• the distributor will be entitled to compensation for transactions concluded in the territory without its participation.
Overriding provisions of the CC include:
• the agent or distributor will be entitled to compensation if the grantor, without fair cause, ceases to complete transactions or reduce them to a point that it becomes anti-economic for the distributor;
• the remuneration will also be due to the agent when the transaction is aborted as a result of any reasons attributable to the principal
• even if the agent is released for fair cause, he/she/it shall be compensated for useful services rendered to the grantor;
• if the distributor is released for no fault of his/her/it, he/she/it shall be entitled to payment accruing until then, including outstanding transactions, in addition to any indemnifications provided for in specific laws;
• if the distributor is prevented from continuing to perform its obligations as a result of force majeure, he/she/it shall be entitled to payment for services rendered until then;
• if the agreement is valid for undetermined period, any party may terminate it upon 90 days notice, provided that a term compatible with the nature and amount of the required investment has already elapsed.
5. ENFORCEABILITY IN BRAZIL
As a general rule, the obligations under an international contract can be enforced against one of its parties in Brazil to the extent that:
• the execution, delivery and performance of the contract have been duly authorized by all necessary corporate acts;
• the contract has been duly executed and delivered by the Brazilian legal entity;
• the contract is legal, valid, binding and enforceable under the law governing the contract; and,
• the relevant obligations are not contrary to Brazil’s national sovereignty, public order or morality.
Also, in relation to enforceability, it is important to note that for agreements celebrated through private instruments to be enforceable against the defaulting party through a summary execution proceeding in Brazil (without being first acknowledged in a prior and time consuming ordinary proceeding) the private instruments must be signed by the defaulting party and two witnesses.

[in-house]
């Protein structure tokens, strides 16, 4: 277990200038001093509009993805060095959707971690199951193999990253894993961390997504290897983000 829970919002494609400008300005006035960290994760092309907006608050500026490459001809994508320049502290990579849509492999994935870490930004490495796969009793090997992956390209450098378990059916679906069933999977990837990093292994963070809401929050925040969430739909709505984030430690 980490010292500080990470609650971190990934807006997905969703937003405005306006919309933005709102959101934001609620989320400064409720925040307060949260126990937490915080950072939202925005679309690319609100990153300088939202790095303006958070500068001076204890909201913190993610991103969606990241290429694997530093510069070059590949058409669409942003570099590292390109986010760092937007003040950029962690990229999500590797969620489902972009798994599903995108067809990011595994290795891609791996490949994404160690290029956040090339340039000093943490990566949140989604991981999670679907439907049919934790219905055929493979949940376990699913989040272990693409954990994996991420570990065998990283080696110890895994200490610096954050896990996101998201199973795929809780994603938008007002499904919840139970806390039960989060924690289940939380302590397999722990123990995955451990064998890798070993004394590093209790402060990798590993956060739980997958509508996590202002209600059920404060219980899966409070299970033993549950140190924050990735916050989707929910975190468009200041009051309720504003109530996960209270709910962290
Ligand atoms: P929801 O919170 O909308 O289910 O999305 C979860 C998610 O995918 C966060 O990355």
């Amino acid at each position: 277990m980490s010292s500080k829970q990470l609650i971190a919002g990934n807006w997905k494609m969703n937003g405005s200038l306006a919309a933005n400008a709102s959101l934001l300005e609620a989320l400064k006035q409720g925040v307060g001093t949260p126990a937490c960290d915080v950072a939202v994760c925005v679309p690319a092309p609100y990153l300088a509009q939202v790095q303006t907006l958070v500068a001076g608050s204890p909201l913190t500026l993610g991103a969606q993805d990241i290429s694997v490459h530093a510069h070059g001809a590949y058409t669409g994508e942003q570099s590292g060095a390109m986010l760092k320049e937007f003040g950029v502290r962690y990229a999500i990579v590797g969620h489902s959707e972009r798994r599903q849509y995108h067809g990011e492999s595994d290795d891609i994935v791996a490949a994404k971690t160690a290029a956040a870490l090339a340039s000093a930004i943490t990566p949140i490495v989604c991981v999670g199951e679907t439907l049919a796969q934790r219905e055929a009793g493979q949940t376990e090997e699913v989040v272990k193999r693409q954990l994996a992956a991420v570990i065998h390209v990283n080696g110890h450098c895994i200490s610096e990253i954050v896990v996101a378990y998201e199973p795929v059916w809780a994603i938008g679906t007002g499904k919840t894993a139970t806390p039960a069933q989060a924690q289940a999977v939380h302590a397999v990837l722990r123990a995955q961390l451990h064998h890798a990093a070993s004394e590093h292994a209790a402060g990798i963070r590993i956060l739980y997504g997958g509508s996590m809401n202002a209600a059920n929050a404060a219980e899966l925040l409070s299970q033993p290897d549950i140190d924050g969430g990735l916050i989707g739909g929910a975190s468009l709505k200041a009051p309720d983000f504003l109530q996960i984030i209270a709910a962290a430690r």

However, validity of contractual obligations against third parties further depends on registration of the contract with a Public Register of Deeds and Documents. In accordance with Article 130 of the Law on Public Registration, contracts will be valid against third parties as of the date of their respective signatures provided they are registered within twenty days of their execution. Contracts registered after this period will be valid against third parties as of the day of their registration. This may cause a substantial impact for a creditor in the event the debtor becomes insolvent prior to registration of the relevant contract.
Signatures must be notarized and if an agreement is signed abroad, the notarization must be recognized by the nearest Brazilian diplomatic division. Subsequently, instruments celebrated in a foreign language must be translated into Portuguese by sworn translators in Brazil. The Portuguese version will prevail in Brazil.
Choice of governing law and jurisdiction must be carefully considered in each case and expressly included in the relevant agreements.
I have mentioned above some of the legal provisions to be considered in relation to agencies or distributions in Brazil. Depending on each specific case, some other provisions may be applicable as well and all the applicable provisions must be very well mastered for the necessary adaptations to be incorporated in the relevant documentation to ensure, to the extent possible, that international companies have the intended rights for a profitable sale of their products through agents or distributors in Brazil. I remain available for any clarifications you may require.